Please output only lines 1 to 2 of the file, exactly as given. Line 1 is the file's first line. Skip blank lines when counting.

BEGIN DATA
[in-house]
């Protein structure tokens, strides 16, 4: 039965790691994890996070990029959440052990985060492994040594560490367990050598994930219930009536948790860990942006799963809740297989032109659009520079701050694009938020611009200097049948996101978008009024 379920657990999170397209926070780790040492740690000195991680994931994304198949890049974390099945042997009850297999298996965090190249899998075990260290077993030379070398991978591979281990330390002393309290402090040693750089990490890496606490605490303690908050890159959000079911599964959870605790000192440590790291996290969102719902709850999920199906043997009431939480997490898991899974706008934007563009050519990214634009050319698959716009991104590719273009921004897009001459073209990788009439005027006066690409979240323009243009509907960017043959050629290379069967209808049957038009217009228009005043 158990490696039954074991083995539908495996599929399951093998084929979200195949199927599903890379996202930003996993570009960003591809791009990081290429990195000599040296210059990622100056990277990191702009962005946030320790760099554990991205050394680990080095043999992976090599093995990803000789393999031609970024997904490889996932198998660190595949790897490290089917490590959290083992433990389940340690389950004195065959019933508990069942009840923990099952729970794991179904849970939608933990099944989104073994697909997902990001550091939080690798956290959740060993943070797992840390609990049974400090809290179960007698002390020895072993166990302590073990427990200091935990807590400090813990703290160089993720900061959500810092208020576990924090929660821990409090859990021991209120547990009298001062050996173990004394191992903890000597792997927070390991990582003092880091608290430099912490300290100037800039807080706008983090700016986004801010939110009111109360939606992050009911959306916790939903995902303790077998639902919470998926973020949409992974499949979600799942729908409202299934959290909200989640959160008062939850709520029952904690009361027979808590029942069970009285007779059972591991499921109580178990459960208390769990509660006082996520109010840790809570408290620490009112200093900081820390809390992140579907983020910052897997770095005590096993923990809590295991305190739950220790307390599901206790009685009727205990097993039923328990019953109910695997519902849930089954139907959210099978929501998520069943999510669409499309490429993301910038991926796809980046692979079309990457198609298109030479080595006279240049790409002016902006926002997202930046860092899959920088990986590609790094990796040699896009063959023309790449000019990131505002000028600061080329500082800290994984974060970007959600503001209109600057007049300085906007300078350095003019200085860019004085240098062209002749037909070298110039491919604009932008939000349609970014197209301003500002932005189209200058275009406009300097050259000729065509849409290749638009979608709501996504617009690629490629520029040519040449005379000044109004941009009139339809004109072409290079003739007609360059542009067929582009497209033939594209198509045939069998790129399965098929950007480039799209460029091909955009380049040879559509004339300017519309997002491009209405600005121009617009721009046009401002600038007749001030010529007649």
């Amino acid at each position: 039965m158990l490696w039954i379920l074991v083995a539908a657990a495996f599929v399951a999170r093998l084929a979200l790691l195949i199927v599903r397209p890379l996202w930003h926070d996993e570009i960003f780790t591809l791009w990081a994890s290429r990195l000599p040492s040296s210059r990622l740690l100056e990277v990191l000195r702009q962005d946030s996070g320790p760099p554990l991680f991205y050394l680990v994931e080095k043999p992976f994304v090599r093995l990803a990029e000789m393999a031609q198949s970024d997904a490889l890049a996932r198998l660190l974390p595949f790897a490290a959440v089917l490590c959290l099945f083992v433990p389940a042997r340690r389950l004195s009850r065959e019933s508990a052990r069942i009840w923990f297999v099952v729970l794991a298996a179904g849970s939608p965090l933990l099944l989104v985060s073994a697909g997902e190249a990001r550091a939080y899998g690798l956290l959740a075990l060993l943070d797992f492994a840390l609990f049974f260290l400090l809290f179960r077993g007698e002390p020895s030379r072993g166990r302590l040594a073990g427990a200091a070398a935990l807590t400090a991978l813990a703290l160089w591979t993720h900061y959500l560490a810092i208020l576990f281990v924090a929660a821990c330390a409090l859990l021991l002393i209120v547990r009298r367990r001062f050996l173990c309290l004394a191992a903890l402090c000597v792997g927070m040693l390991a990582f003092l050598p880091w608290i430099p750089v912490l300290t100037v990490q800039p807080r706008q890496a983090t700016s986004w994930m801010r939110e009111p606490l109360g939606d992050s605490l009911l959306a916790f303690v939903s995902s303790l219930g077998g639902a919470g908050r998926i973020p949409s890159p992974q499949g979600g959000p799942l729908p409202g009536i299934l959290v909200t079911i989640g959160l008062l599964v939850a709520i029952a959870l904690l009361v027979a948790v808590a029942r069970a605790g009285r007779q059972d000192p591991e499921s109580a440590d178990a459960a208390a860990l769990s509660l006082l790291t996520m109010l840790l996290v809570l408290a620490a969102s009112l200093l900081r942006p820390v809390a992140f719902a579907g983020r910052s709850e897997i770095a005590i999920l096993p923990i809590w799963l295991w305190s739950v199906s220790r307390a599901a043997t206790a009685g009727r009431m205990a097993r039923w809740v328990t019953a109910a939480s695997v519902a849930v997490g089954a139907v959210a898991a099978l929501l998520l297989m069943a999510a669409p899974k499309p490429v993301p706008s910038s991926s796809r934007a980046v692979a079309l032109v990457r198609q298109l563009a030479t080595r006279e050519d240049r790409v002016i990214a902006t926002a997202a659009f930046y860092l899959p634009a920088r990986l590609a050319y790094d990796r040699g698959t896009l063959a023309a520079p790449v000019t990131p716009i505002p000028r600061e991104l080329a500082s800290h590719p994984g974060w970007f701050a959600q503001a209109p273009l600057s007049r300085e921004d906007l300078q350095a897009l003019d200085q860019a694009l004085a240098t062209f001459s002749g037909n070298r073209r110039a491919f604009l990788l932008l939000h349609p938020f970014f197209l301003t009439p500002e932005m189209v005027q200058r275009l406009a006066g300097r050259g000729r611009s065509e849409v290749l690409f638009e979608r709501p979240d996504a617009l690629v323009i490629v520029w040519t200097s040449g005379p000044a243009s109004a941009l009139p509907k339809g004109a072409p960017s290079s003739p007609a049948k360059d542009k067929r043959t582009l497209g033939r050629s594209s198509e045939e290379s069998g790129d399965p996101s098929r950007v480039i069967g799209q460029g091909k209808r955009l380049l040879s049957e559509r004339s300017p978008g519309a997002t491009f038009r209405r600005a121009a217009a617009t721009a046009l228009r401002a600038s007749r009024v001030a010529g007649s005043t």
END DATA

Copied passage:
[in-house]
């Protein structure tokens, strides 16, 4: 039965790691994890996070990029959440052990985060492994040594560490367990050598994930219930009536948790860990942006799963809740297989032109659009520079701050694009938020611009200097049948996101978008009024 379920657990999170397209926070780790040492740690000195991680994931994304198949890049974390099945042997009850297999298996965090190249899998075990260290077993030379070398991978591979281990330390002393309290402090040693750089990490890496606490605490303690908050890159959000079911599964959870605790000192440590790291996290969102719902709850999920199906043997009431939480997490898991899974706008934007563009050519990214634009050319698959716009991104590719273009921004897009001459073209990788009439005027006066690409979240323009243009509907960017043959050629290379069967209808049957038009217009228009005043 158990490696039954074991083995539908495996599929399951093998084929979200195949199927599903890379996202930003996993570009960003591809791009990081290429990195000599040296210059990622100056990277990191702009962005946030320790760099554990991205050394680990080095043999992976090599093995990803000789393999031609970024997904490889996932198998660190595949790897490290089917490590959290083992433990389940340690389950004195065959019933508990069942009840923990099952729970794991179904849970939608933990099944989104073994697909997902990001550091939080690798956290959740060993943070797992840390609990049974400090809290179960007698002390020895072993166990302590073990427990200091935990807590400090813990703290160089993720900061959500810092208020576990924090929660821990409090859990021991209120547990009298001062050996173990004394191992903890000597792997927070390991990582003092880091608290430099912490300290100037800039807080706008983090700016986004801010939110009111109360939606992050009911959306916790939903995902303790077998639902919470998926973020949409992974499949979600799942729908409202299934959290909200989640959160008062939850709520029952904690009361027979808590029942069970009285007779059972591991499921109580178990459960208390769990509660006082996520109010840790809570408290620490009112200093900081820390809390992140579907983020910052897997770095005590096993923990809590295991305190739950220790307390599901206790009685009727205990097993039923328990019953109910695997519902849930089954139907959210099978929501998520069943999510669409499309490429993301910038991926796809980046692979079309990457198609298109030479080595006279240049790409002016902006926002997202930046860092899959920088990986590609790094990796040699896009063959023309790449000019990131505002000028600061080329500082800290994984974060970007959600503001209109600057007049300085906007300078350095003019200085860019004085240098062209002749037909070298110039491919604009932008939000349609970014197209301003500002932005189209200058275009406009300097050259000729065509849409290749638009979608709501996504617009690629490629520029040519040449005379000044109004941009009139339809004109072409290079003739007609360059542009067929582009497209033939594209198509045939069998790129399965098929950007480039799209460029091909955009380049040879559509004339300017519309997002491009209405600005121009617009721009046009401002600038007749001030010529007649």